Yeah, for the most part, you have to bring your non-law friends with you. I have a friend outside the law school who happens to be one of my undergrad friends who also moved to Atlanta after college. I still mostly hang out with law people though.
Various groups try to organize mixers with other grad students, but that really doesn't result in too many lasting friendships.
« on: June 02, 2008, 12:29:29 AM »
LLM in Tax is one of the few LLM's that I hear people recommending for non-academic purposes.
« on: May 18, 2008, 02:25:43 AM »
Says the federalisTTT society member
Don't be intolerant...
« on: May 18, 2008, 02:24:31 AM »
When one thinks of Georgetown, Georgetown Law is the first thing that usually comes to mind.
OVERRATED is the first thing that comes to my mind. Like [. . .] GULC Law Center.
Is redundancy something else that comes to your mind?
You are aware that Georgetown isn't just a law school, right? They have a whole university over there.
Didn't those guys play in the national championship one year? I wonder how that turned out.
I heard it was a pretty boring game. I don't think anyone was watching.
« on: May 18, 2008, 02:16:37 AM »
So pretty much all there is to do right now is: 1) send in 500 dollar 2nd tuition deposit, 2) choose lender, 3) complete entrance counseling, and 4) sign up for parking? Please fill me in if I am missing anything.
Also need to send official transcripts (LSAC won't work) and vaccination records (this seriously sucks, I have no idea where to get them.)
Your doctor has them, most likely. The pediatrician you went to def. has them.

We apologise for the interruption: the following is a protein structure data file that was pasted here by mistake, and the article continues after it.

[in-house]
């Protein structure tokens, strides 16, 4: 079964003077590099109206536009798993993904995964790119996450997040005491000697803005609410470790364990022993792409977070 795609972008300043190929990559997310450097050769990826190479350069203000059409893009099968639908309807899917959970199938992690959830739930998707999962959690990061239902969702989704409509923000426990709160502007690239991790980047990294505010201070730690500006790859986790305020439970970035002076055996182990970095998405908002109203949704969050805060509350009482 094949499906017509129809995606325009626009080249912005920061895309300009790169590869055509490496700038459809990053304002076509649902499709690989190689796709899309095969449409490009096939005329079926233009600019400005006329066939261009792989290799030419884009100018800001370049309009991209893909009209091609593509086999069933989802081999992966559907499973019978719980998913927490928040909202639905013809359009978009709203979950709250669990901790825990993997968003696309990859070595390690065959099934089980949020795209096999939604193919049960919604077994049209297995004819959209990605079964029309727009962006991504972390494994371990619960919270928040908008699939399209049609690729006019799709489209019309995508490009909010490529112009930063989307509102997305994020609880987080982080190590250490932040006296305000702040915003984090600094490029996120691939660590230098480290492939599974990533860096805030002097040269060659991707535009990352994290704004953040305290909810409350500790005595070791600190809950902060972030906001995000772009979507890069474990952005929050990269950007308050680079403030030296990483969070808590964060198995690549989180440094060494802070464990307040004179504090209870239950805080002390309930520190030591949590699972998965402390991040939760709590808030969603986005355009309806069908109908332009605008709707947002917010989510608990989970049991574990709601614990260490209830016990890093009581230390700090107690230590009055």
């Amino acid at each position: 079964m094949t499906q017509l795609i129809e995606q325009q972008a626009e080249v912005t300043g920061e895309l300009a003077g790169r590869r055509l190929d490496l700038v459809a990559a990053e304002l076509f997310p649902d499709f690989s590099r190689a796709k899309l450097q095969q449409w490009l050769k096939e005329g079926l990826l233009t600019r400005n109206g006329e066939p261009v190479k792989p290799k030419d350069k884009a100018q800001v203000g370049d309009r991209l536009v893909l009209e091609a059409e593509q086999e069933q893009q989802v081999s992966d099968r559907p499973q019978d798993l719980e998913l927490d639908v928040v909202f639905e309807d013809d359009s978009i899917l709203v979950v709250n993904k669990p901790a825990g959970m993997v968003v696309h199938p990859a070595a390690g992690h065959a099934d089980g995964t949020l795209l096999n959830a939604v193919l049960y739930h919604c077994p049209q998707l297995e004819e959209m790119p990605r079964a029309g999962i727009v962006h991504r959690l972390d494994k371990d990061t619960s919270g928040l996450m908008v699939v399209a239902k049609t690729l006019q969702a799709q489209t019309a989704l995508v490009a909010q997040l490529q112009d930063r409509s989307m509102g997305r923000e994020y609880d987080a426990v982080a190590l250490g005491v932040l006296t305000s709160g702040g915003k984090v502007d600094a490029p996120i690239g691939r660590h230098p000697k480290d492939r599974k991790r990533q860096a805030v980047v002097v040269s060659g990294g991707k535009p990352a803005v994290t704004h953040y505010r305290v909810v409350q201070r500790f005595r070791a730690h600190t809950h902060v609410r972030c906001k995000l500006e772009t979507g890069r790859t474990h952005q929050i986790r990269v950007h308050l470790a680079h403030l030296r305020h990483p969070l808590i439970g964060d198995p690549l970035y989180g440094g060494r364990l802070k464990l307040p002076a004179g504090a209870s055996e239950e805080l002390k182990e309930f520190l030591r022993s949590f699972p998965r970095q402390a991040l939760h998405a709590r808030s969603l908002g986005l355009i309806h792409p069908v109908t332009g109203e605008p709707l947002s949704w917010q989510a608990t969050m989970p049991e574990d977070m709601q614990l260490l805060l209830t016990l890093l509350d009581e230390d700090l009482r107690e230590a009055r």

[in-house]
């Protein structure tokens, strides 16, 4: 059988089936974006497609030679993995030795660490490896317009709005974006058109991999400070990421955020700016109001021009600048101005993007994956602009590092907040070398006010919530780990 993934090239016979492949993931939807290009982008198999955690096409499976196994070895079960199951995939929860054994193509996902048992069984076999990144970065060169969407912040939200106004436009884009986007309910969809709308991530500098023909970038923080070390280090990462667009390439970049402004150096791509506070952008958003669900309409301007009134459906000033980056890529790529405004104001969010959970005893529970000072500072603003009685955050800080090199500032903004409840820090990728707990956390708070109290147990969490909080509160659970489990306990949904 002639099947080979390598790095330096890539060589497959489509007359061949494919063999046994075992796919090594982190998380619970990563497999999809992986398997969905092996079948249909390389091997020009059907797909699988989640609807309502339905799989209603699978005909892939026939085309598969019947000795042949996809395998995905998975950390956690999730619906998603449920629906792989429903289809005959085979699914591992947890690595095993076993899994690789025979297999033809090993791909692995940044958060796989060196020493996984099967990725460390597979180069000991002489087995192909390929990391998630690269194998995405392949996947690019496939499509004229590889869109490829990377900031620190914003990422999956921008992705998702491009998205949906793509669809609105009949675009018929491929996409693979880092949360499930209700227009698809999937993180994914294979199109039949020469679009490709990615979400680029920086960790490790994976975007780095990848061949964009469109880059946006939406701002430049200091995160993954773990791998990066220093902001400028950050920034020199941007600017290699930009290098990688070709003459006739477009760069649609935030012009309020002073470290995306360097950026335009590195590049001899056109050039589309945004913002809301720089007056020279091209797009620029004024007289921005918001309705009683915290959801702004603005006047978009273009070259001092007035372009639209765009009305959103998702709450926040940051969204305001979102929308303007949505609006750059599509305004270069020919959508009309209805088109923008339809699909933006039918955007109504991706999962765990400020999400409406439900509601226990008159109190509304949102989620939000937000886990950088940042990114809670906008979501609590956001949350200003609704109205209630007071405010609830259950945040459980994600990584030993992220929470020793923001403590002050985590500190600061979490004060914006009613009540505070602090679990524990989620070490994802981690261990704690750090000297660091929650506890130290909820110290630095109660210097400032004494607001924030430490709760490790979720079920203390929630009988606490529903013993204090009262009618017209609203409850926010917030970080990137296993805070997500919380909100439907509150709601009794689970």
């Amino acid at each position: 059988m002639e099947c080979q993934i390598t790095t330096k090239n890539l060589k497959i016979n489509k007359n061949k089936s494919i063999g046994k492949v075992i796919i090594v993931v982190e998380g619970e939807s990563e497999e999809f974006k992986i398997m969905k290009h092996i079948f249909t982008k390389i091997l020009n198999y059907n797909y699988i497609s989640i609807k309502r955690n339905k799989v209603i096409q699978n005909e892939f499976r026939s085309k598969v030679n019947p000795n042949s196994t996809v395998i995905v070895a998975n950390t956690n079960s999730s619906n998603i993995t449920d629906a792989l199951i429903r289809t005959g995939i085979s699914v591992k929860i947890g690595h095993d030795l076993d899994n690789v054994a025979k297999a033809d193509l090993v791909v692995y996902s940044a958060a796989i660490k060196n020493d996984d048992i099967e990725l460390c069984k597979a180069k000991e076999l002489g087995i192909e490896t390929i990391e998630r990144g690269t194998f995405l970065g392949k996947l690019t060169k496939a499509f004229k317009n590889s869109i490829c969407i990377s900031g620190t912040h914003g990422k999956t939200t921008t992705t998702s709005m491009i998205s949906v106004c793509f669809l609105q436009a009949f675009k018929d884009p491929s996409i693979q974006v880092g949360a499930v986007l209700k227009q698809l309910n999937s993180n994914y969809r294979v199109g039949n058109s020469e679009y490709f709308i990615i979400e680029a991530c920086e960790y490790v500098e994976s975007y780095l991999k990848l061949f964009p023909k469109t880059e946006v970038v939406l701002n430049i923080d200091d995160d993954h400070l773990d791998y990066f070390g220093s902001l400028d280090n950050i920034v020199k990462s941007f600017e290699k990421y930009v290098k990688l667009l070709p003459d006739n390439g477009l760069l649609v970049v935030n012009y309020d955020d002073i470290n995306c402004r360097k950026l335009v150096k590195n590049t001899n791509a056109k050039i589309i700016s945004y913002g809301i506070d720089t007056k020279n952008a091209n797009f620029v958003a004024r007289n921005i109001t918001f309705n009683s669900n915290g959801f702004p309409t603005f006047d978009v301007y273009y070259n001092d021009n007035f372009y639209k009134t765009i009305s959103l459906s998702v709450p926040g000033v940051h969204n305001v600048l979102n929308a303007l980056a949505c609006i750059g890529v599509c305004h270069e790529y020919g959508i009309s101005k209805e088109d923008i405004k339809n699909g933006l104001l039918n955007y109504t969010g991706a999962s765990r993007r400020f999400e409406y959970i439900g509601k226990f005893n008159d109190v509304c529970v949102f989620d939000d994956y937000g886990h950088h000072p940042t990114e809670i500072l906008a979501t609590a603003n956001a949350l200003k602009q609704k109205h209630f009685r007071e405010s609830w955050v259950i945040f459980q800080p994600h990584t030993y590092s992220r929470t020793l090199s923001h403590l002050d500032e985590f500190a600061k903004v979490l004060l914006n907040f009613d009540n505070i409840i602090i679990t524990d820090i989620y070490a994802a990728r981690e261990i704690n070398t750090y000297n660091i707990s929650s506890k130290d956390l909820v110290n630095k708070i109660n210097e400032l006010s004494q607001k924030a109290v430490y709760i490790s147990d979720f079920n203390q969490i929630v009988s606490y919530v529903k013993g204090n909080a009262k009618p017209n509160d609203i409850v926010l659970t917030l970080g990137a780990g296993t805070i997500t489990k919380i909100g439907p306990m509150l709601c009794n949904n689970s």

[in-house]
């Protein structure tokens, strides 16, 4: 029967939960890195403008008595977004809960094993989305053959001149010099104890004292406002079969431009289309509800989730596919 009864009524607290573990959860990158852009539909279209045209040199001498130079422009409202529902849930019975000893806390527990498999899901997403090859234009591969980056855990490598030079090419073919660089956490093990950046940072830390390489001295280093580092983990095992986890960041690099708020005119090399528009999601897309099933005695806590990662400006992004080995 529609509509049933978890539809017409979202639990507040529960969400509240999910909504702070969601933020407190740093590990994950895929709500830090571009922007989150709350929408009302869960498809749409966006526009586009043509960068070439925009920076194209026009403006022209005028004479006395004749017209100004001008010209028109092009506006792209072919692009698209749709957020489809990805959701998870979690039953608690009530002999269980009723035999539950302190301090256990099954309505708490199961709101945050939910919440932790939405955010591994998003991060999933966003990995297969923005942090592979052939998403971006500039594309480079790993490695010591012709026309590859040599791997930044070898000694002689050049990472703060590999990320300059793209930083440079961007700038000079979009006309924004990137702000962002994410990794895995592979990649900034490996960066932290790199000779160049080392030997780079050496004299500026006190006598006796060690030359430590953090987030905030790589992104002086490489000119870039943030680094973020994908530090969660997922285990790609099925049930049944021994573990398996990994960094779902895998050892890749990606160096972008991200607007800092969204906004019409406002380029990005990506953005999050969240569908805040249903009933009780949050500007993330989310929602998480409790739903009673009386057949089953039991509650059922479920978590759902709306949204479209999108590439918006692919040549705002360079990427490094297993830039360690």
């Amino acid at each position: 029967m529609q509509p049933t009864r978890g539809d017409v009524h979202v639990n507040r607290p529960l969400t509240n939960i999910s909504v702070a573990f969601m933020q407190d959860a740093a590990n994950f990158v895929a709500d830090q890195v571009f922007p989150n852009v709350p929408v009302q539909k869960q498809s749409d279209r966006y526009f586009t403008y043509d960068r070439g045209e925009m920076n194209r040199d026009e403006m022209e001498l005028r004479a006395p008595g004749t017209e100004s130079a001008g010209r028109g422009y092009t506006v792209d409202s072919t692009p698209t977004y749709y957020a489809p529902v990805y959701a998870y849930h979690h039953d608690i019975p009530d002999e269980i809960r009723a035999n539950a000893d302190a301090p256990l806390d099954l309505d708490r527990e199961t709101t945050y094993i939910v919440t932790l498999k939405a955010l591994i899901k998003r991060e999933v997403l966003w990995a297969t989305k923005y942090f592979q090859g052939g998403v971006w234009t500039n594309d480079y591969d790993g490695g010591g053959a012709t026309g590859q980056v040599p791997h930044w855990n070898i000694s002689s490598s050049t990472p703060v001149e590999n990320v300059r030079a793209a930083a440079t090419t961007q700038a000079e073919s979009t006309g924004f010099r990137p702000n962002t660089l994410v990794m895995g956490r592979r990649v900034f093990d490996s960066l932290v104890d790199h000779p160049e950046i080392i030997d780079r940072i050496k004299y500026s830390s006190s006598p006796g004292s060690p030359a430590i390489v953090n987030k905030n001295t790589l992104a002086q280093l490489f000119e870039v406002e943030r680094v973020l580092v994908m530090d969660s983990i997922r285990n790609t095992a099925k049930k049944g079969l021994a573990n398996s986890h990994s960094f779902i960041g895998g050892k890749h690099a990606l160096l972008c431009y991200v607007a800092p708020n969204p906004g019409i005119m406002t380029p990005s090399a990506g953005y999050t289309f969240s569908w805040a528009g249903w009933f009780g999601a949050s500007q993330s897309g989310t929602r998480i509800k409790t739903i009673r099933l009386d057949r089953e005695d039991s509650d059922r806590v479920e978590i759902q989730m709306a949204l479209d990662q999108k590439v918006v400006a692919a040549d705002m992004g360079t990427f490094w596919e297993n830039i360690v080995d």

« on: May 12, 2008, 05:22:42 PM »
http://www.space.com/news/080508-first-space-lawyer.htmlFirst Space Lawyer Graduates
By Space.com Staff
posted: 08 May 2008
05:26 pm ET
A student at the University of Mississippi will leap into the final frontier of the legal system Saturday when he receives the first-ever space law certificate in the United States.
Michael Dodge of Long Beach, Miss., earned the special distinction along with his law degree through the National Center for Remote Sensing, Air and Space Law at the university's law school.
"The professors and personnel here are the highest quality that can be found anywhere in the world, and I have learned from them the necessary skills I will need to effectively practice space law," Dodge said in a statement. "Ole Miss is, simply put, the space law expert, and anyone wishing practice in this field should get their legal education here."
Any future space lawyer might have to deal with issues ranging from the fallout over satellite shoot-downs to legal disputes between astronauts onboard the International Space Station. The expanding privatization of the space sector may also pose new legal challenges.
Dodge's interest in space law grew from an early fascination with space exploration that was based mostly on science and history.
"Once I came to the law school, I read that there was an attorney here that specialized in space law," Dodge said. "After that, I became curious as to why space needed regulation, and how legal regimes could be constructed to govern such an expanse."
That led to a meeting with Joanne Gabrynowicz, director of the University of Mississippi's space law center.
"Students in this program have unparalleled opportunities to participate in the Manfred Lachs Space Law Moot Court competition, the Journal of Space Law, center conferences and events, and internships that strengthen their future employment options," Gabrynowicz said.
The university offers the only dedicated aerospace law curriculum in the nation from an American Bar Association-accredited law school, and requires courses on U.S. space and aviation law, international space and aviation law, and remote sensing; participation in the publication of the Journal of Space Law; and independent research. The National Center for Remote Sensing, Air and Space Law was founding in 1999.
"We are particularly proud to be offering these space law certificates for the first time, since ours is the only program of its kind in the U.S. and only one of two in North America," said Samuel Davis, law dean at the University of Mississippi.
« on: May 09, 2008, 12:10:40 AM »
Does Emory send out reading lists for the summer?
Does any school do this? What an awful idea.